Thursday, January 8, 2015
Defaced - Forging the Sanctuary (2015)
Still a lot of standard blasting mechanics here, with an interchange between growls and higher scraping rasps circa the legends of Carcass, albeit with nowhere near as much carnal character (not even as much as Deicide, who would spit them out in conjunction to create their signature sound). One new thing I noticed was that in a tune like "Sower of Discord" or "Antithesis", they've incorporated a slight black metal approach with some of the dissonance chords they affix to the blasting segments, and these even extend further into some of the airier, atmospheric sequences (as in the same track). Note for note, I felt that there was just a lot more variety to what the band from the weirder pauses in the action that they include in "Rapture Through Bondage" and "Forging the Sanctuary" itself. The leads are far better designed than On the Frontline, to the point that some of them are even compelling, and the other melodic touches offer a little balance to the robust butchery they tend towards.
The death/thrash breakdowns are more explosive and exciting, and though the production of the guitars isn't much different than the first album, it just feels more incendiary and razor-sharp, capable of bleeding more from the listener's attention span. I also have to give props for the Dan Seagrave cover artwork, a good choice and a striking image that is one of the better he has created in years, with that elongated papal figure on its throne of gold and wretchedness. Granted, like so many death metal albums, the image is evocative and exotic and then the music is far less inventive or capable of manifesting aural escapism with the audience, but then Defaced doesn't really have the convenience of doing 'a new thing' like a lot of the bands were doing in the late 80s or 90s. As it stands, though, Forging the Sanctuary is superior to its predecessor in categories, and marks a young band making its ascent...how far is anyone's guess, but if they can continue to extricate more interesting melodies or atmospheric breaks from the banal punishment of their roots, they'll be on to something.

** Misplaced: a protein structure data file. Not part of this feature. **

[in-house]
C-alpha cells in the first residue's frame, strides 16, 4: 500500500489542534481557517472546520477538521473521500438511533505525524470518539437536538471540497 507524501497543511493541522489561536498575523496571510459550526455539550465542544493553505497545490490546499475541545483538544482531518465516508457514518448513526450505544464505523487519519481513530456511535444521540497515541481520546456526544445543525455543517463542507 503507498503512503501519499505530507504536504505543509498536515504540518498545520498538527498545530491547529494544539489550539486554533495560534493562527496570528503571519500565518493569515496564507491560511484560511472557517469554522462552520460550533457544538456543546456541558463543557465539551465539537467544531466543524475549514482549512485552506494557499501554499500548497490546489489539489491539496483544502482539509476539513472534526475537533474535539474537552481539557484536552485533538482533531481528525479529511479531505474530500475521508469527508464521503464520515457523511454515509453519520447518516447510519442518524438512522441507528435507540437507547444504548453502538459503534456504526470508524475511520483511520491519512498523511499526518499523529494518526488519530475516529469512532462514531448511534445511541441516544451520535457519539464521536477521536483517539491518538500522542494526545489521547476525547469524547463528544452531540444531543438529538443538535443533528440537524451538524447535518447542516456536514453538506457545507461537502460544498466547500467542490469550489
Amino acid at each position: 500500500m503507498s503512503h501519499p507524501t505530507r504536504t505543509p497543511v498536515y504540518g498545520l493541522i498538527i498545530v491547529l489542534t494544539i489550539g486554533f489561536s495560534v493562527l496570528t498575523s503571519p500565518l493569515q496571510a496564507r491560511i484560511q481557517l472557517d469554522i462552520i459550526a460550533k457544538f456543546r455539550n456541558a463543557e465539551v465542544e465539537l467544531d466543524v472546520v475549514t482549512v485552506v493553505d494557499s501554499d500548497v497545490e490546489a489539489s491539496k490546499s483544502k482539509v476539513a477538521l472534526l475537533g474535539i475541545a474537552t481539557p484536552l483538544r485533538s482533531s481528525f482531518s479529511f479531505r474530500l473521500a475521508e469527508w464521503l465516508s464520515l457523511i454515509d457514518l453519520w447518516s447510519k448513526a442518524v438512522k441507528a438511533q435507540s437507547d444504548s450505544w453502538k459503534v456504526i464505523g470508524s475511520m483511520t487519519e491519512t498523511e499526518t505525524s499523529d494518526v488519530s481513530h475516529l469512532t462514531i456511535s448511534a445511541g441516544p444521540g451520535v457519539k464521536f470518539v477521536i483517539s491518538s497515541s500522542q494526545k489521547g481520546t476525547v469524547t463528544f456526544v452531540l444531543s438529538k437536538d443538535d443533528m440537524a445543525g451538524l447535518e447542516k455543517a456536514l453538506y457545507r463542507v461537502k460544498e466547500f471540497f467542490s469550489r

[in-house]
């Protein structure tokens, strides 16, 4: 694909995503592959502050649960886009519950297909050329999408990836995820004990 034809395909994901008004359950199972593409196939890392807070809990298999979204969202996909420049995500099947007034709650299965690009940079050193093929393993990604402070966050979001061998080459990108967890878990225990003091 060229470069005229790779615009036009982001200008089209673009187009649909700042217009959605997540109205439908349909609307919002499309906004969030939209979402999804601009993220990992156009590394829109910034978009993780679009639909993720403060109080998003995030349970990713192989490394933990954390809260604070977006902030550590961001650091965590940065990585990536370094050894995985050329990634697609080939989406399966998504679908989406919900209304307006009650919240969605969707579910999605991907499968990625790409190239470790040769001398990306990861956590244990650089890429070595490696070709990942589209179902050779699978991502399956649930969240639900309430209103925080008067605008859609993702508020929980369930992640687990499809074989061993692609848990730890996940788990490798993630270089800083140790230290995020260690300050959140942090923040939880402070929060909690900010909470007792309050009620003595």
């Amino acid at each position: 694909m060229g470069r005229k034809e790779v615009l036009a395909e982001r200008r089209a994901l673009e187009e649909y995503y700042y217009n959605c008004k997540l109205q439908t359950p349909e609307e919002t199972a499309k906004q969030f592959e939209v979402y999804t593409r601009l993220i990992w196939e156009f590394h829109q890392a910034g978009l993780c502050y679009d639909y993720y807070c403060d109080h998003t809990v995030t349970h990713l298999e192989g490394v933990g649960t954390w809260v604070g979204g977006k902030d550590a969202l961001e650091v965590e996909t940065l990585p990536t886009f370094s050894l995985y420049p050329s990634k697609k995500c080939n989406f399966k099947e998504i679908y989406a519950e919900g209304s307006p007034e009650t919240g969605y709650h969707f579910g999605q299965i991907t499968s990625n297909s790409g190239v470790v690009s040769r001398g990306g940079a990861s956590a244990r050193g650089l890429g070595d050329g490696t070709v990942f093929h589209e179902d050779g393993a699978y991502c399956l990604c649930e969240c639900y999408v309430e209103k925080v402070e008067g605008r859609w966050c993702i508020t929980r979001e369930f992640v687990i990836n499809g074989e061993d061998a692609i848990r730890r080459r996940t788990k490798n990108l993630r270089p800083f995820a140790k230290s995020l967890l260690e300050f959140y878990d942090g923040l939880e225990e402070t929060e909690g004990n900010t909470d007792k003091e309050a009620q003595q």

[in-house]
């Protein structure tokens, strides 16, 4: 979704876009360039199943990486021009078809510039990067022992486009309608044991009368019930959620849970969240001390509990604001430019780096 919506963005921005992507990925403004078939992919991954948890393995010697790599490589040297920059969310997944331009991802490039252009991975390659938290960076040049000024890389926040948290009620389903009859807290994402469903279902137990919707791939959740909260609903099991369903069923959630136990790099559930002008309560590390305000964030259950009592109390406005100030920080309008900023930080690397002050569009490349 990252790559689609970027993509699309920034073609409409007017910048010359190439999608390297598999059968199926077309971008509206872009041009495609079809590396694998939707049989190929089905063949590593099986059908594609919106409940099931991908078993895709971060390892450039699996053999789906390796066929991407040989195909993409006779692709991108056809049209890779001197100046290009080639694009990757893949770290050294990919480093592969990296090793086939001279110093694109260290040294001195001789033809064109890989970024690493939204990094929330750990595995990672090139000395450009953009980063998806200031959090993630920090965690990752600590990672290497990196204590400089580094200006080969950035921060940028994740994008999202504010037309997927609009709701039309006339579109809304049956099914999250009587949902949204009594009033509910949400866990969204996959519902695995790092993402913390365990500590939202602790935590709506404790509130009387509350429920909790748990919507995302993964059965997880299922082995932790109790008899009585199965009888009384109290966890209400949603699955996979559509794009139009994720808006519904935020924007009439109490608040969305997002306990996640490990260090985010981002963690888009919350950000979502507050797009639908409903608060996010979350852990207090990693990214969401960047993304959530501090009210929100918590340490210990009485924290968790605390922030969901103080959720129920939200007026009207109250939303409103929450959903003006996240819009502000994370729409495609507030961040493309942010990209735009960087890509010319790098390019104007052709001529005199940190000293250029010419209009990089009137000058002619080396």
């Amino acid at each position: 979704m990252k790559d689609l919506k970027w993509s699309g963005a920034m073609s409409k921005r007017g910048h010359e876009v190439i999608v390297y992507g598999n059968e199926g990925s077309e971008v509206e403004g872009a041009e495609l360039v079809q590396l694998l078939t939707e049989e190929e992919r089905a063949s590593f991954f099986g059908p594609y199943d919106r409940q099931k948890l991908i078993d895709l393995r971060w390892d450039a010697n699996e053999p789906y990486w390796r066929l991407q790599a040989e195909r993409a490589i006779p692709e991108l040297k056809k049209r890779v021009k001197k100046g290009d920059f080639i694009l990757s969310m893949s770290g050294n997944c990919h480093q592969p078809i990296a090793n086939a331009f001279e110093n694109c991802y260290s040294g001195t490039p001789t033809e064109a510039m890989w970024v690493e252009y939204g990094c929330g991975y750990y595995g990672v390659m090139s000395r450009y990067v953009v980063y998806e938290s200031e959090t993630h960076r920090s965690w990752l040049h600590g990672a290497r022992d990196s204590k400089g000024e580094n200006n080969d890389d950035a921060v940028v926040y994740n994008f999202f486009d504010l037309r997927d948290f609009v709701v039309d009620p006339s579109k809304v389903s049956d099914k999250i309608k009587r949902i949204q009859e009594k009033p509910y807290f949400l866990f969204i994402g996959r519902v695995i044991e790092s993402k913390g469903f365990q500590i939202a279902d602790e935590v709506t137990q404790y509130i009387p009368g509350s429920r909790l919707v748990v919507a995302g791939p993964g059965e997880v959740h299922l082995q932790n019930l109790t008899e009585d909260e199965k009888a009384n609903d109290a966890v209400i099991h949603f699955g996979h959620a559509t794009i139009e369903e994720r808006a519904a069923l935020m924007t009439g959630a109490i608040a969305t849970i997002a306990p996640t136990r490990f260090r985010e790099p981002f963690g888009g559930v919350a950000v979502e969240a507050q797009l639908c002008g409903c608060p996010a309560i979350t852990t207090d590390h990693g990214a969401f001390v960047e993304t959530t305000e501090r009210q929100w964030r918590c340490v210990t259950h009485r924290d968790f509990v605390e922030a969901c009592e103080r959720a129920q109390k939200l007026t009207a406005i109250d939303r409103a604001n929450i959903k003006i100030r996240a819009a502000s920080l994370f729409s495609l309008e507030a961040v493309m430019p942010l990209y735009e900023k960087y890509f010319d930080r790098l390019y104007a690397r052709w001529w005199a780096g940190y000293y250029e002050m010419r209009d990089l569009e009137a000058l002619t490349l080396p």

Verdict: Win [7/10]